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No Exit to Portland
Tim Madigan watches a performance of Jean-Paul Sartre’s best-known play, and learns about Anguish.
“I’ll be your mirror/Reflect what you are/In case you don’t know” – The Velvet Underground
For over twenty years now I have been using Jean-Paul Sartre’s 1944 play No Exit in my Introduction to Philosophy classes, and yet in all this time I have never seen the play itself performed. Imagine my surprise then, when on a recent trip to Portland, Oregon I read in the local paper there that the Imago Theatre was putting on a performance of this seminal work of existentialism. I had a moral dilemma – should I go to the academic conference I was in Portland for, or should I play hooky, miss a few sessions and go see No Exit instead? Since we are nothing but our choices, I jumped into a cab and headed for Imago. Jean-Paul would have wanted it that way.
It’s fitting to see No Exit in 2005, the year of Sartre’s centenary. Since his death in 1980 interest in Sartre’s life and work has been on the wane – almost none of my students have heard of him, whereas for previous generations it would have been enough to just draw a pipe, a beret and a glass of wine on the chalkboard to signify this embodiment of existentialism. His 100th anniversary has revived interest in him, though, as a spate of recent articles and books can attest. Still, for a man who put so much emphasis on the power of theater to bring ideas alive, it is nice to know that his plays are still considered worthy of presentation.
No Exit, written during the Nazi occupation of France, is the story of three characters – Garcin, Inez, and Estelle – who find themselves in a strange afterlife. Rather than the pit of hell, which they had all expected to enter, they are in a gaudy hotel room, furnished in 2nd Empire style (an overblown décor which mirrors their own inauthentic selves). They have no idea why they have been thrown together, since in their lives they came from different social classes which meant that their paths had never crossed, and they had no common friends. Garcin, a pacifist newspaper reporter who has been killed by a firing squad, insists that he was not a coward – the executioners had thought he was running away from battle when he really was trying to cross the border to get help. Inez, a postal worker whose lesbian lover had killed them both by turning on the gas in their squalid apartment, insists that she is a pitiless woman with no concern for others. Estelle, a beautiful young woman who had died of pneumonia, insists that she is a carefree, flighty dilettante who only wants to dance and be loved. Quite soon they begin to get on each other’s nerves. A strange, unfulfilled attraction sets in – Estelle wants a relationship with Garcin, primarily because he is the only man around, and despises Inez for being lower class and a lesbian to boot; Inez wants a relationship with Estelle, and despises Garcin for being the object of Estelle’s attention and a coward to boot; Garcin desires the respect of Inez and despises Estelle for being shallow and, it turns out, the murderer of her own child as well as the cause of her lover’s suicide.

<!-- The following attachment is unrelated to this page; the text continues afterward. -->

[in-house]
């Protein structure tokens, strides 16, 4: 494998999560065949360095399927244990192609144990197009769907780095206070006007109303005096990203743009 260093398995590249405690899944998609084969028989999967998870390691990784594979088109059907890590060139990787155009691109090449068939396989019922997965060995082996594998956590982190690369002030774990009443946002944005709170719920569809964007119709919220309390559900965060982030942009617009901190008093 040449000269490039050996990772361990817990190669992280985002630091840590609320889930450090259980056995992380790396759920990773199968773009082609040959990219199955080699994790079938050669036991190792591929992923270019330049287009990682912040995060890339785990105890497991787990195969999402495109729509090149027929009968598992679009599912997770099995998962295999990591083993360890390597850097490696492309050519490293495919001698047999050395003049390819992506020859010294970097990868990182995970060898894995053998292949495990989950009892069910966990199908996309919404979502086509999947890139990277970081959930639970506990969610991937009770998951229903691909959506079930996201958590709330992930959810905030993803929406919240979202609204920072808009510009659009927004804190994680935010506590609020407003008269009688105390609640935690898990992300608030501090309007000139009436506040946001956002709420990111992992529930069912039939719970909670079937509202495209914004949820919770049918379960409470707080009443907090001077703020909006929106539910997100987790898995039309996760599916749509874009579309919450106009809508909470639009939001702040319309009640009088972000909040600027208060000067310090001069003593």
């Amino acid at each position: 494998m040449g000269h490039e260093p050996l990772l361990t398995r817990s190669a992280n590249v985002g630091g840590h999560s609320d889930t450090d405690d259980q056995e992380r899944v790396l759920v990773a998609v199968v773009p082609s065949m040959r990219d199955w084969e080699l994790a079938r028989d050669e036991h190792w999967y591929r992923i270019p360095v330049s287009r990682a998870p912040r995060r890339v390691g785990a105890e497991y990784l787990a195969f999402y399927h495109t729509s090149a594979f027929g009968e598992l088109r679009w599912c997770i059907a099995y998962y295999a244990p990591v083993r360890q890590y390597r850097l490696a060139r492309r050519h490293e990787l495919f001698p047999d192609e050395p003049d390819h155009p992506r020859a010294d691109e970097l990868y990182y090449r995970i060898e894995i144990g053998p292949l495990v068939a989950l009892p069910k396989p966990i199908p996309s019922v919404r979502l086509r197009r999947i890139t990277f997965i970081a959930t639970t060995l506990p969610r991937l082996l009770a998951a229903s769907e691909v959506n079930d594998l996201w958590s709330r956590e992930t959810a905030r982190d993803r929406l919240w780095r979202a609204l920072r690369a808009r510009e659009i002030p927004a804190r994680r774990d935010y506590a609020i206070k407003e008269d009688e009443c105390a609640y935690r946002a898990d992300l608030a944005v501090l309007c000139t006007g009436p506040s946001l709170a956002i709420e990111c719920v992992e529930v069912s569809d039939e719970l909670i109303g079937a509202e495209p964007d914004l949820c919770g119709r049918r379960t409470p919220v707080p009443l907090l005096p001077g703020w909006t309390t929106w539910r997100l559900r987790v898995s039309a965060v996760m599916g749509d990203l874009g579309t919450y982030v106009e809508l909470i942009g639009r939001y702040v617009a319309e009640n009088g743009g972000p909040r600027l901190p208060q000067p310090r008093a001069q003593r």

It finally dawns on Garcin why this unlikely group is together – they will all be each other’s torturers for eternity. “Hell”, he famously states, “is other people.” This is Sartre’s core notion of the way that conscious beings relate to each other. There are no mirrors in the room – the three characters must be each other’s mirrors. Inez, knowing Estelle’s self-absorption, tells her she has a pimple on her cheek, the news of which causes Estelle to gasp in horror. But Inez too is vulnerable, and admits that she cannot deny the power that Estelle’s beauty has over her. Garcin remarks that the light in the room is always on, and that they are themselves no longer capable of blinking – “4,000 little rests per hour”. There will be no escape from each other. This is life without a break. What could be more horrible?